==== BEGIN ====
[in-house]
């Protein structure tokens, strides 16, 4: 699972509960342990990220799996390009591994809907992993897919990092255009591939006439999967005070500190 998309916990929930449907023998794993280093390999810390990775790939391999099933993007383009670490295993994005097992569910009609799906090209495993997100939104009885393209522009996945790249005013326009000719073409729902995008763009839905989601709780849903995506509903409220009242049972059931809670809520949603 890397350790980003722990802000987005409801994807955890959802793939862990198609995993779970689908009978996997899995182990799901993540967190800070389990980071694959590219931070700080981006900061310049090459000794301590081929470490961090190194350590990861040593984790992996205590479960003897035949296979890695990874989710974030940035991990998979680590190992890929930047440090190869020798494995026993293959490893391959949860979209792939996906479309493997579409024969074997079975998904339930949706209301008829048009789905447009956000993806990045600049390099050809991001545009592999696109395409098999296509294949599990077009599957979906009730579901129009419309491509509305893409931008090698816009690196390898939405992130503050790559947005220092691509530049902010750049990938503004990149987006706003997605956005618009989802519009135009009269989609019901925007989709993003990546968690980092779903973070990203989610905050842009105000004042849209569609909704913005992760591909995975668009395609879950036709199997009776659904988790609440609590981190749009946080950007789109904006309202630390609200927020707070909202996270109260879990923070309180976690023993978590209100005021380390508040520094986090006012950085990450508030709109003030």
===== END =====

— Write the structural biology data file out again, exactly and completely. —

[in-house]
């Protein structure tokens, strides 16, 4: 699972509960342990990220799996390009591994809907992993897919990092255009591939006439999967005070500190 998309916990929930449907023998794993280093390999810390990775790939391999099933993007383009670490295993994005097992569910009609799906090209495993997100939104009885393209522009996945790249005013326009000719073409729902995008763009839905989601709780849903995506509903409220009242049972059931809670809520949603 890397350790980003722990802000987005409801994807955890959802793939862990198609995993779970689908009978996997899995182990799901993540967190800070389990980071694959590219931070700080981006900061310049090459000794301590081929470490961090190194350590990861040593984790992996205590479960003897035949296979890695990874989710974030940035991990998979680590190992890929930047440090190869020798494995026993293959490893391959949860979209792939996906479309493997579409024969074997079975998904339930949706209301008829048009789905447009956000993806990045600049390099050809991001545009592999696109395409098999296509294949599990077009599957979906009730579901129009419309491509509305893409931008090698816009690196390898939405992130503050790559947005220092691509530049902010750049990938503004990149987006706003997605956005618009989802519009135009009269989609019901925007989709993003990546968690980092779903973070990203989610905050842009105000004042849209569609909704913005992760591909995975668009395609879950036709199997009776659904988790609440609590981190749009946080950007789109904006309202630390609200927020707070909202996270109260879990923070309180976690023993978590209100005021380390508040520094986090006012950085990450508030709109003030």